By Jennifer Lackie
Several months ago, I saw an article in The Buffalo News titled “Father’s ‘Day’ mystery began at Crystal Beach.” The article was about two families that united because they discovered they were closely related. After reading it I decided to have my own DNA tested through AncestryDNA.
I ordered the kit online and the process was quite simple; it involved spitting into a small test tube, mixing my saliva with a preservative and mailing it back.
When their analysis was complete, I logged onto the website to see my shared DNA results. To my great surprise, my niece was the very first person listed as a close DNA match, “Close Family-1st Cousin.” This was simply amazing to me. There were other distant cousins listed with familiar last names and they were named as second/third or third/fourth cousins.
However, what spiked my interest was the second person listed below my niece, a first or second cousin who was completely unknown to me. I tried emailing her through AncestryDNA but there was no reciprocated interest in finding out our connection.
I speculate that her mother or father is the offspring of one of my grandfathers through a marital affair and he or she is my uncle or aunt. My mother and father are deceased, so it seems sad to me that they never knew they had a half brother or sister.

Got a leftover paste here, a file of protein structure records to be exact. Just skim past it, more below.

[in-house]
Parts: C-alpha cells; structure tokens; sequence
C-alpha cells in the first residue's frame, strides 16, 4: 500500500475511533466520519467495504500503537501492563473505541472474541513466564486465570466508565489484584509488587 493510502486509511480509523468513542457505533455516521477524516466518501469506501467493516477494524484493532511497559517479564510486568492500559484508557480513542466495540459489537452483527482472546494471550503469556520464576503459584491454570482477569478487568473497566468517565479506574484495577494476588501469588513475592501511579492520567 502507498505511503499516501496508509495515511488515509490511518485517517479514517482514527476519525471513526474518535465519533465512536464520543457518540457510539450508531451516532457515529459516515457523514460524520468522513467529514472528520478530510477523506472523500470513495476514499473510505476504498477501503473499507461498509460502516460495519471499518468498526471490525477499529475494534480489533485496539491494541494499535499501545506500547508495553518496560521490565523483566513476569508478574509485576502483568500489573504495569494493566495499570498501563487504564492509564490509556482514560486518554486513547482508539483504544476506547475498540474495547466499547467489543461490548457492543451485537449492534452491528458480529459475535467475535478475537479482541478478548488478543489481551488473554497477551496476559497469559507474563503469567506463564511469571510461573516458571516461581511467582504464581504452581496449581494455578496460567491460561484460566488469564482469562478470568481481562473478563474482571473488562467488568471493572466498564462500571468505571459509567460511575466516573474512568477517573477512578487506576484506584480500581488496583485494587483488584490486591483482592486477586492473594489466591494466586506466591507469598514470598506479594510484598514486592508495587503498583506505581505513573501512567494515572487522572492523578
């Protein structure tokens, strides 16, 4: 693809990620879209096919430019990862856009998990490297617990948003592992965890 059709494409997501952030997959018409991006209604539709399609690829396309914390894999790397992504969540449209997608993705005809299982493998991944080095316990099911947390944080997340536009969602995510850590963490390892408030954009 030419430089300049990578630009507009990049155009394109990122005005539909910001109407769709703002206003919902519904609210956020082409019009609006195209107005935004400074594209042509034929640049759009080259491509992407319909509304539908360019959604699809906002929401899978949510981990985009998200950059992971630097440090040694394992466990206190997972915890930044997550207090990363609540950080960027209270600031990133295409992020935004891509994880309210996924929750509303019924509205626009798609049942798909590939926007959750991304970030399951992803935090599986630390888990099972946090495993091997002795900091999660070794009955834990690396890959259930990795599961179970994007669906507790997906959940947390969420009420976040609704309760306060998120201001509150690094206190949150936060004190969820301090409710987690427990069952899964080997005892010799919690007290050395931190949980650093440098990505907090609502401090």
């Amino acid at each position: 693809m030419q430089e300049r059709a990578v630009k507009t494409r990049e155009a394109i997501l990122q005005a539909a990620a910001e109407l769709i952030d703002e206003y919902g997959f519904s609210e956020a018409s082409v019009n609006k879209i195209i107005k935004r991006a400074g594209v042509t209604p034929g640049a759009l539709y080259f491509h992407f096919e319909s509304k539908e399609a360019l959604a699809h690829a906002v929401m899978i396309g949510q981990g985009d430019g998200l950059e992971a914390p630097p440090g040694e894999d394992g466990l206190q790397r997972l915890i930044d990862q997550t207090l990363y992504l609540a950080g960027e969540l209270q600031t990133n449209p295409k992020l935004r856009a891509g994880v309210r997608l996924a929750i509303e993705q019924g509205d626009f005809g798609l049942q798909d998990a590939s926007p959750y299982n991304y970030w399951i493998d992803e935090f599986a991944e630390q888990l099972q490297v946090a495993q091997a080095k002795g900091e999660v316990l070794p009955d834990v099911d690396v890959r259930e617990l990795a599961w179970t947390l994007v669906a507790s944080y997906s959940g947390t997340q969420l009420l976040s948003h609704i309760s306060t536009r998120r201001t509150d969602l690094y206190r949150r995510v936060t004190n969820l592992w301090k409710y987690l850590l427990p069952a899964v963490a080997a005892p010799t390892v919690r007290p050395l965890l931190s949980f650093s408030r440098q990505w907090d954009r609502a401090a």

The birth of this child would have taken place in the late 1920s, and back then certainly would have raised quite a few eyebrows, had the truth been known. Things of this nature would have caused family disgrace and shame. I had to let this go and accept that some things from the past will remain unknown. I moved on with my quest.
I began piecing together my family tree one branch at a time from what very little I knew. AncestryDNA paved the way for me to go beyond my grandparents by providing ancestry hints, shared family trees and records. My family tree began to grow with each branch. I realized just how many people I was connected to over generations and I was only a tiny piece of the branch.
I came to appreciate each individual family member I came across when I examined their individual profiles: the different names, their places of birth, their siblings, their marriages, children’s birth, their residences, the wars they fought and their dates and places of death. I saw photographs of portraits and photographs of tombstones.
My family tree has now grown to more than 500 people. Most of them are completely forgotten but perhaps, in my own way, I have brought them back to life by acknowledging that they all lived and walked this earth, breathed its air and felt its sunshine.
They had jobs and families and endured life’s struggles and hardships. If any one of them did not exist, the chain would have been broken, and I would not exist today. I am thankful to them all.
I like to walk in a local cemetery with my dog as it is a tranquil and peaceful place to be. I have a newly found appreciation for those strangers who are laid to rest there. I think of their families and the legacy that they have left behind.
Perhaps in 200 years, my third great-grandchildren will look me up, too.
Jennifer Lackie, of Colden, learned a lot about her family’s history through AncestryDNA.